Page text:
Dreaming of Olympics, Young Israeli Figure Skaters Take to the Ice in Growing Numbers

It may sound incongruous in such a hot climate, but the opening of new rinks has brought figure skating and ice hockey into the Israeli sporting mainstream.

HOLON − At the center of the ice rink here, about a dozen pre-adolescents are being tested to see if they qualify for the next level of figure skating. Over in the corner, a few teens are practicing more advanced moves with their private instructors. And just outside the main entrance door, the parking lot is quickly filling up, as hurried-looking moms drop their kids off just in time for their lessons.

This is what a typical late afternoon at the recently opened ice skating rink here in central Israel has come to look like. But it’s not only after school on weekdays that the country’s new figure skating hub is abuzz with activity. On weekends, the place is so packed that the more serious skaters simply keep away.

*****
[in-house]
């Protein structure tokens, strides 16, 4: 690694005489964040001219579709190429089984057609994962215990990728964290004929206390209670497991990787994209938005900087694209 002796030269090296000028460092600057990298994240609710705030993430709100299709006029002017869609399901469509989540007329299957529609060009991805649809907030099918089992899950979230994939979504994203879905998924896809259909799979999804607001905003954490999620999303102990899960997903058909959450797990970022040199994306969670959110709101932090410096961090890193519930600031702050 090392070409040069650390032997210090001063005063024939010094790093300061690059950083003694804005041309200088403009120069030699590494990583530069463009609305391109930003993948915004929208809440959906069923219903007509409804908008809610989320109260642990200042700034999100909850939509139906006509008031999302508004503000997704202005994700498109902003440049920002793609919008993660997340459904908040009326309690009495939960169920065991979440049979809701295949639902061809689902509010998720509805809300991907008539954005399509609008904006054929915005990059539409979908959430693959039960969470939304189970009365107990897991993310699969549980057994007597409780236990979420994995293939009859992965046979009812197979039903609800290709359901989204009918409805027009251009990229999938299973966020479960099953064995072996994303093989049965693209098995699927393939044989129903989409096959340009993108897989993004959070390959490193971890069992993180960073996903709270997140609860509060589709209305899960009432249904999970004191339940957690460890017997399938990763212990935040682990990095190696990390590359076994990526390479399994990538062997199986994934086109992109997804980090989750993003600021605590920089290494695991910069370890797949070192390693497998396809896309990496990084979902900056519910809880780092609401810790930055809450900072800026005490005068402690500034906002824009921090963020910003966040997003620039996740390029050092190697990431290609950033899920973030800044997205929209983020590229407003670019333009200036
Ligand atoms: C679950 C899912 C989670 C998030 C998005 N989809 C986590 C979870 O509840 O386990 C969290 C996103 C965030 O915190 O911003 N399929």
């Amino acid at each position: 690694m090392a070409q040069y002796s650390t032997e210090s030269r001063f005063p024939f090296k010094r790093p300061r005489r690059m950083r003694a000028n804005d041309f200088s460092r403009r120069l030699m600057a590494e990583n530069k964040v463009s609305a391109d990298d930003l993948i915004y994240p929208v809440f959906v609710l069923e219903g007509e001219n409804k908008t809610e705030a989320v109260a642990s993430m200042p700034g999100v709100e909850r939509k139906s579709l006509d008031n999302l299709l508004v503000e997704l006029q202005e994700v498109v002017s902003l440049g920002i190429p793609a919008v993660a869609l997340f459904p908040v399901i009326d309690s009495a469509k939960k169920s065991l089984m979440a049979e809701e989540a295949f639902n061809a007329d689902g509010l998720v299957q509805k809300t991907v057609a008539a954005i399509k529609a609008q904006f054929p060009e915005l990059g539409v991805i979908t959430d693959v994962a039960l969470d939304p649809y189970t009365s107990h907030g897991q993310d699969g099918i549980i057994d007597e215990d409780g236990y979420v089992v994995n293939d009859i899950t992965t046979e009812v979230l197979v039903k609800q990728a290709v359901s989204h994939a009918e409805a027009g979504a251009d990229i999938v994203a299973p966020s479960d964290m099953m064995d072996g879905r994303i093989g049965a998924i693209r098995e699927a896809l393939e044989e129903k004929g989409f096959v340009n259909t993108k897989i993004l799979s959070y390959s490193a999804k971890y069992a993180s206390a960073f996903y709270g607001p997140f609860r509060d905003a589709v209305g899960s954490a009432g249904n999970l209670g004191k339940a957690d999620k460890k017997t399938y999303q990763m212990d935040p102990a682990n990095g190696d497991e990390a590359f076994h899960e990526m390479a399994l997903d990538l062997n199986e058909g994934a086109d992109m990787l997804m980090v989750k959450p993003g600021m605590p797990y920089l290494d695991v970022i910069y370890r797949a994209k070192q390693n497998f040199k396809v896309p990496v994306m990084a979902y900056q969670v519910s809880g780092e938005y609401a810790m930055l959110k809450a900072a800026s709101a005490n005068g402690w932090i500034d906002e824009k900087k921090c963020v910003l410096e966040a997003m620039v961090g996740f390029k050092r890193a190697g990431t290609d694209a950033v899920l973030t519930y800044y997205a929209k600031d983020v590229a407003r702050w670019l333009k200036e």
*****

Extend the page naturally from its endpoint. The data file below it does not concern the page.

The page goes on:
The opening of the impressive-looking Ice Peaks arena right next door to the Holon Children’s Museum a year ago has definitely helped push figure skating into the Israeli mainstream. And among the 300 or so participants in the new arena’s learn-to-skate and other programs, there are presumably quite a few Olympic hopefuls who will be glued to their television sets this week when the Winter Games open in Sochi, practicing that much harder when they’re back on the ice.

They’re not alone. It would be far-fetched to describe figure skating as a craze in Israel, but in the past several years the sport has attracted a much bigger following, in no small part thanks to the opening of several new rinks around the country.

For years the town of Metulla, up at the northern tip of the country and at least a three-hour drive from Tel Aviv, was the only place in Israel to skate. That meant that only people living in this secluded corner of the country or those serious enough to spend hours commuting there and back engaged in the sport. But then, in the summer of 2012, an Olympic size rink was built − of all places − in the Red Sea resort town of Eilat, right on Israel’s southernmost tip.